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Details for Camera and Photographic Equipment Repairers


Repair and adjust cameras and photographic equipment, including commercial video and motion picture camera equipment.


  • Calibrate and verify accuracy of light meters, shutter diaphragm operation, and lens carriers, using timing instruments.
  • Disassemble equipment to gain access to defect, using hand tools.
  • Adjust cameras, photographic mechanisms, and equipment, such as range and view finders, shutters, light meters, and lens systems, using hand tools.
  • Clean and lubricate cameras and polish camera lenses, using cleaning materials and work aids.
  • Measure parts to verify specified dimensions/settings, such as camera shutter speed and light meter reading accuracy, using measuring instruments.
  • Test equipment performance, focus of lens system, alignment of diaphragm, lens mounts, and film transport, using precision gauges.
  • Examine cameras, equipment, processed film, and laboratory reports to diagnose malfunction, using work aids and specifications.
  • Requisition parts and materials.
  • Read and interpret engineering drawings, diagrams, instructions, and specifications to determine needed repairs, fabrication method and operation sequence.
  • Fabricate or modify defective electronic, electrical, and mechanical components, using bench lathe, milling machine, shaper, grinder, and precision hand tools according to specifications.
  • Assemble aircraft cameras, still and motion picture cameras, photographic equipment, and frames, using diagrams, blueprints, bench machines, hand tools, and power tools.
  • Install film in aircraft camera and electrical assemblies and wiring in camera housing, following blueprints, using hand tools and soldering equipment.
  • Record test data and document fabrication techniques on reports.
  • Lay out reference points and dimensions on parts and metal stock to be machined, using precision measuring instruments.
  • Recommend design changes or upgrades of micro-filming, film-developing, and photographic equipment.


  • Realistic - Realistic occupations frequently involve work activities that include practical, hands-on problems and solutions. They often deal with plants, animals, and real-world materials like wood, tools, and machinery. Many of the occupations require working outside, and do not involve a lot of paperwork or working closely with others.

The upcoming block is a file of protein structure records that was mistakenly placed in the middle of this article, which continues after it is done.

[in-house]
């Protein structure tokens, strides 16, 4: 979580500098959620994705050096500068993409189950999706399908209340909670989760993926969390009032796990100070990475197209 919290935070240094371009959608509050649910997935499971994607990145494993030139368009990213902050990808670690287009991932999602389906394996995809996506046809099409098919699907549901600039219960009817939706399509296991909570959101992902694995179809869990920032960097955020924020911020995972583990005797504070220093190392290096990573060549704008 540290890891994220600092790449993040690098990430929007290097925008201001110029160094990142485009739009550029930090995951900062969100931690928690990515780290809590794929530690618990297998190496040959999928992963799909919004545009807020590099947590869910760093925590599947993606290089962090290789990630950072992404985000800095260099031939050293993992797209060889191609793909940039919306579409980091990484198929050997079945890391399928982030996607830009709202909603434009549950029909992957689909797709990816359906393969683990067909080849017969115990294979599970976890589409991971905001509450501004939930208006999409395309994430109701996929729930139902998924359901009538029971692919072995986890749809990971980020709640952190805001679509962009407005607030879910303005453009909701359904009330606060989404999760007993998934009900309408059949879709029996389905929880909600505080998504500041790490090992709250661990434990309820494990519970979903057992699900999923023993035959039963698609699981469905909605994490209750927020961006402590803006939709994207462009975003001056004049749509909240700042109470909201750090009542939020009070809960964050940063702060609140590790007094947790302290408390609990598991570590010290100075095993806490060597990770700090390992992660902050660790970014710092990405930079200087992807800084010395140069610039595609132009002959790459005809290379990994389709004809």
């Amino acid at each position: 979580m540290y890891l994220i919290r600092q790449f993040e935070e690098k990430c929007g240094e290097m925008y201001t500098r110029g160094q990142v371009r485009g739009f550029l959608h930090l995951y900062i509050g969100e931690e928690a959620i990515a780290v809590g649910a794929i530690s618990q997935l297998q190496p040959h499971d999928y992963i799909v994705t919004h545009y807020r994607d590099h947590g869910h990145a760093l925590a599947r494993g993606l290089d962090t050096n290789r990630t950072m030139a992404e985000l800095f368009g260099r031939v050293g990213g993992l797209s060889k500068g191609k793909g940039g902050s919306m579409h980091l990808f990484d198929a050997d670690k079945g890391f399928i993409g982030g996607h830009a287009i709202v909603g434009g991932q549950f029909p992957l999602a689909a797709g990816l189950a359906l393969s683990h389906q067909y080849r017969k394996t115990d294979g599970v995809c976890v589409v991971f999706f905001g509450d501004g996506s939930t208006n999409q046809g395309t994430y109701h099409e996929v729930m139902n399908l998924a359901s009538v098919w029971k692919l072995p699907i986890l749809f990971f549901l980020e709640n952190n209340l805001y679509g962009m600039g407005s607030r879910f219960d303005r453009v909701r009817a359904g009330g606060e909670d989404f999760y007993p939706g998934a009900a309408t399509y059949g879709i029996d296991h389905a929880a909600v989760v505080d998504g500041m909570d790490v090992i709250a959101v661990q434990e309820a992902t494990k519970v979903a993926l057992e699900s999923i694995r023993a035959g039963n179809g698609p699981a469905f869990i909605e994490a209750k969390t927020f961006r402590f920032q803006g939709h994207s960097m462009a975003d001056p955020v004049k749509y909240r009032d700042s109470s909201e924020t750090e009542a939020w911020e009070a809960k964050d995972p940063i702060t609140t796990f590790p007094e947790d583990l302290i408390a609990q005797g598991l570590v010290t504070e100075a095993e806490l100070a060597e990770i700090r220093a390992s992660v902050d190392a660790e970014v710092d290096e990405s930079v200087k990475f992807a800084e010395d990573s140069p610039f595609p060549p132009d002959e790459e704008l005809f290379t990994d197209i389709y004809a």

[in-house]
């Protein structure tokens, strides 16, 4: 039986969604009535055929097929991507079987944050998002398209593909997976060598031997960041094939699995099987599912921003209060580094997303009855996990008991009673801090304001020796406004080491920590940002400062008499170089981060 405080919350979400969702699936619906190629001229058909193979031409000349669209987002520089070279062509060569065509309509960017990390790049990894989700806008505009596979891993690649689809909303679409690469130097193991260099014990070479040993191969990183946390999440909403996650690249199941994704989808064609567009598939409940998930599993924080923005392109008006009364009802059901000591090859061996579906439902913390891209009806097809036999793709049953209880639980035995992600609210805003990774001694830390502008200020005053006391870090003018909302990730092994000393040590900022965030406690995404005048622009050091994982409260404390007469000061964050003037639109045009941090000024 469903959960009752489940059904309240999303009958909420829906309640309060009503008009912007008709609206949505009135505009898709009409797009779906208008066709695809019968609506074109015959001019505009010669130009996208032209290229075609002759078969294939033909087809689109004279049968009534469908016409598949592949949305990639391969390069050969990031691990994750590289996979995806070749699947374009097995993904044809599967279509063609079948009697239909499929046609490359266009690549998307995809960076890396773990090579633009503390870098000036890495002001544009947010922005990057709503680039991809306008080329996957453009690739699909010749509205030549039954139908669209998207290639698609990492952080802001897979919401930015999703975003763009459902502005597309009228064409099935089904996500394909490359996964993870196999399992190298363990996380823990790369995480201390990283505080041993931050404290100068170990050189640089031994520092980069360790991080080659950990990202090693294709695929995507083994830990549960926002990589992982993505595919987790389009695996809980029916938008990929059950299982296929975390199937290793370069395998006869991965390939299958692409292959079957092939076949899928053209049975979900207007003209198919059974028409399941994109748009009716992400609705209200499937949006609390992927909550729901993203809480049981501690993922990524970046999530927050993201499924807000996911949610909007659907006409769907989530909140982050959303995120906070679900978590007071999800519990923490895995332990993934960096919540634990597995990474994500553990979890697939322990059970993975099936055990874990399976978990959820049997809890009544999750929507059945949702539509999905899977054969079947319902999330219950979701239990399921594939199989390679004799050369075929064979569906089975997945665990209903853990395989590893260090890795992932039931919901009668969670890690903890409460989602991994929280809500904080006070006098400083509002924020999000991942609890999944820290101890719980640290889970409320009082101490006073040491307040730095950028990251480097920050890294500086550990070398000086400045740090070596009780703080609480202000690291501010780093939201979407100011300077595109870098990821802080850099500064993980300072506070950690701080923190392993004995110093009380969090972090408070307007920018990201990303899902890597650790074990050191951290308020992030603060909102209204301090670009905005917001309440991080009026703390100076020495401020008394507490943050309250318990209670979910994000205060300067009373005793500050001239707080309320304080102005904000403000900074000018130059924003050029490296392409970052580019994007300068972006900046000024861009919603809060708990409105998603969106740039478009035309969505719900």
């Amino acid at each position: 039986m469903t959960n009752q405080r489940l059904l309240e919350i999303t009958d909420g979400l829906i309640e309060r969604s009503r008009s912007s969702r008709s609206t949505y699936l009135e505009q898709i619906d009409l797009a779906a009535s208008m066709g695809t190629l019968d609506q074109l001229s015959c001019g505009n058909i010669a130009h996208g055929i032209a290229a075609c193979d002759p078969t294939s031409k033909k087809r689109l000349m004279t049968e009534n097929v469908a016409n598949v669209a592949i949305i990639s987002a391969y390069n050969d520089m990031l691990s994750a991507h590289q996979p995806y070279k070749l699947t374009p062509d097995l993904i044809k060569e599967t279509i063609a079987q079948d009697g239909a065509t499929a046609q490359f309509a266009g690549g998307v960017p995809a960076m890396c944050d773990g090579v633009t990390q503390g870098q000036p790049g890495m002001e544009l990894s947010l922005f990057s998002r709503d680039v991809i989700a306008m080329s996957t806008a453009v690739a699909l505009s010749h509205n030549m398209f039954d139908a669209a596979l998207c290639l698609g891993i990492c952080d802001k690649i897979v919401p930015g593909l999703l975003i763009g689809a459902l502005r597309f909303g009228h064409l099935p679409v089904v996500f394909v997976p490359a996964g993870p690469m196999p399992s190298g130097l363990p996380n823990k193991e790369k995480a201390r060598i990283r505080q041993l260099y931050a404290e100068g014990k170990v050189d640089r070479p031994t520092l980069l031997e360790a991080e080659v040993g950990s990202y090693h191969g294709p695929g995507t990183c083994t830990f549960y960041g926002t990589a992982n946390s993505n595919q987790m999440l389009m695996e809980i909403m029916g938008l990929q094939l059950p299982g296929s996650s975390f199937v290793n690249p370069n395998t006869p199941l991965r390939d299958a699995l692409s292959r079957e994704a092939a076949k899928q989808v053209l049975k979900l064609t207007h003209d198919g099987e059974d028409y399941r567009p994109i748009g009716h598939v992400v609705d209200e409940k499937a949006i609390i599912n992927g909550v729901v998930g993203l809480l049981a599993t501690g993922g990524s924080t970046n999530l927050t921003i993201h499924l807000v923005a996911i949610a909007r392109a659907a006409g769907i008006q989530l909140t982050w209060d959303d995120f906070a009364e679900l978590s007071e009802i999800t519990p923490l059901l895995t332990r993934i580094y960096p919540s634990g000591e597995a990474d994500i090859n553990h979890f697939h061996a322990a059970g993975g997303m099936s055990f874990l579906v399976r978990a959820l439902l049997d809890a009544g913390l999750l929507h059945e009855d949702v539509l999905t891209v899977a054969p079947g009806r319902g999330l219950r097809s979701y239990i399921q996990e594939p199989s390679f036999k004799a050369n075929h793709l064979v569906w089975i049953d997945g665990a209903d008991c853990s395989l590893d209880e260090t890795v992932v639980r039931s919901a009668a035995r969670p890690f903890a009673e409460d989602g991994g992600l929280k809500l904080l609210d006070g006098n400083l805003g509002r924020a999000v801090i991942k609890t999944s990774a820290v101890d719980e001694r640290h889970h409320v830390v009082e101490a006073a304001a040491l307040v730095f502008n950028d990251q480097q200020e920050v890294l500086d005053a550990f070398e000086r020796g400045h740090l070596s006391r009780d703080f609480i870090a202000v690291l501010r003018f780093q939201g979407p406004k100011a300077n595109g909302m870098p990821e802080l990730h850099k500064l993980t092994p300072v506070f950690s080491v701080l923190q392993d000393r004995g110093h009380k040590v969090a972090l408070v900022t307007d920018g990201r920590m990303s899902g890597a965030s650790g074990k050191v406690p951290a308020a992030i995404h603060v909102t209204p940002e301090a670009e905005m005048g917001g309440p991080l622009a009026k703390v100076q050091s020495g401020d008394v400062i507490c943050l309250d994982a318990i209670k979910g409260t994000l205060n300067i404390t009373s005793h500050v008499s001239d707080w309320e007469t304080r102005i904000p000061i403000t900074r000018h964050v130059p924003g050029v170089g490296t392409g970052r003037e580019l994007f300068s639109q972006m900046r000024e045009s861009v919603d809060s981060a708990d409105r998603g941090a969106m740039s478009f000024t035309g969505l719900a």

• Investigative - Investigative occupations frequently involve working with ideas, and require an extensive amount of thinking. These occupations can involve searching for facts and figuring out problems mentally.
  • Conventional - Conventional occupations frequently involve following set procedures and routines. These occupations can include working with data and details more than with ideas. Usually there is a clear line of authority to follow.

Education, Training, Experience

  • Education - Most occupations in this zone require training in vocational schools, related on-the-job experience, or an associate's degree.
  • Training - Employees in these occupations usually need one or two years of training involving both on-the-job experience and informal training with experienced workers. A recognized apprenticeship program may be associated with these occupations.
  • Experience - Previous work-related skill, knowledge, or experience is required for these occupations. For example, an electrician must have completed three or four years of apprenticeship or several years of vocational training, and often must have passed a licensing exam, in order to perform the job.


  • Sales and Marketing - Knowledge of principles and methods for showing, promoting, and selling products or services. This includes marketing strategy and tactics, product demonstration, sales techniques, and sales control systems.
  • English Language - Knowledge of the structure and content of the English language including the meaning and spelling of words, rules of composition, and grammar.
  • Education and Training - Knowledge of principles and methods for curriculum and training design, teaching and instruction for individuals and groups, and the measurement of training effects.
  • Customer and Personal Service - Knowledge of principles and processes for providing customer and personal services. This includes customer needs assessment, meeting quality standards for services, and evaluation of customer satisfaction.
  • Mechanical - Knowledge of machines and tools, including their designs, uses, repair, and maintenance.


  • Reading Comprehension - Understanding written sentences and paragraphs in work related documents.
  • Equipment Maintenance - Performing routine maintenance on equipment and determining when and what kind of maintenance is needed.
  • Troubleshooting - Determining causes of operating errors and deciding what to do about it.
  • Repairing - Repairing machines or systems using the needed tools.

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  • Motorboat Mechanics
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  • Outdoor Power Equipment and Other Small Engine Mechanics
  • Refrigeration Mechanics and Installers
  • Timing Device Assemblers, Adjusters, and Calibrators
Wages for this career
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